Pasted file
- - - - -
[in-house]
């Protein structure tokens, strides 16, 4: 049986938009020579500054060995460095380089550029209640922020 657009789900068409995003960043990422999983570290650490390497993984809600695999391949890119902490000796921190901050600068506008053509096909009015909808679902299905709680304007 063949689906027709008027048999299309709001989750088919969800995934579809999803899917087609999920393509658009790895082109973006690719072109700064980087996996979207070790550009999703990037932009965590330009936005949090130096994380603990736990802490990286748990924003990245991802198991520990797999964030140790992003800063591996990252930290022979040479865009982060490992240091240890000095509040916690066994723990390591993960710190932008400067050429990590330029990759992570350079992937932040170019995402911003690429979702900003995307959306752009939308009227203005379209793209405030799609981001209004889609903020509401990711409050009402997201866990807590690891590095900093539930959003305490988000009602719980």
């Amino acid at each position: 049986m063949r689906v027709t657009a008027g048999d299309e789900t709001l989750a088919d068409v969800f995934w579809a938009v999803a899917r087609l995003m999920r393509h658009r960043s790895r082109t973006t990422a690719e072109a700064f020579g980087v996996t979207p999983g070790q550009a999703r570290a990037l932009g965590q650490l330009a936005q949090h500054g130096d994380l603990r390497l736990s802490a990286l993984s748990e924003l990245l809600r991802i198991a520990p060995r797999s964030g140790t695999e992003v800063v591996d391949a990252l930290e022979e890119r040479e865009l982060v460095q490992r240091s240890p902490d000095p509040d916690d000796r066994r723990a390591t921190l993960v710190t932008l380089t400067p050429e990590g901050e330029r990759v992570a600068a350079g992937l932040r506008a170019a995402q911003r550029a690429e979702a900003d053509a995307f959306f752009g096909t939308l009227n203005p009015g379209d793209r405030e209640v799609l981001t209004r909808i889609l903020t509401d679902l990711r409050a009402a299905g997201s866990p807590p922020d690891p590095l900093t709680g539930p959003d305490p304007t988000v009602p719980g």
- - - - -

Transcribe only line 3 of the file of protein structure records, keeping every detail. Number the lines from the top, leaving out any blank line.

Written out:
């Amino acid at each position: 049986m063949r689906v027709t657009a008027g048999d299309e789900t709001l989750a088919d068409v969800f995934w579809a938009v999803a899917r087609l995003m999920r393509h658009r960043s790895r082109t973006t990422a690719e072109a700064f020579g980087v996996t979207p999983g070790q550009a999703r570290a990037l932009g965590q650490l330009a936005q949090h500054g130096d994380l603990r390497l736990s802490a990286l993984s748990e924003l990245l809600r991802i198991a520990p060995r797999s964030g140790t695999e992003v800063v591996d391949a990252l930290e022979e890119r040479e865009l982060v460095q490992r240091s240890p902490d000095p509040d916690d000796r066994r723990a390591t921190l993960v710190t932008l380089t400067p050429e990590g901050e330029r990759v992570a600068a350079g992937l932040r506008a170019a995402q911003r550029a690429e979702a900003d053509a995307f959306f752009g096909t939308l009227n203005p009015g379209d793209r405030e209640v799609l981001t209004r909808i889609l903020t509401d679902l990711r409050a009402a299905g997201s866990p807590p922020d690891p590095l900093t709680g539930p959003d305490p304007t988000v009602p719980g």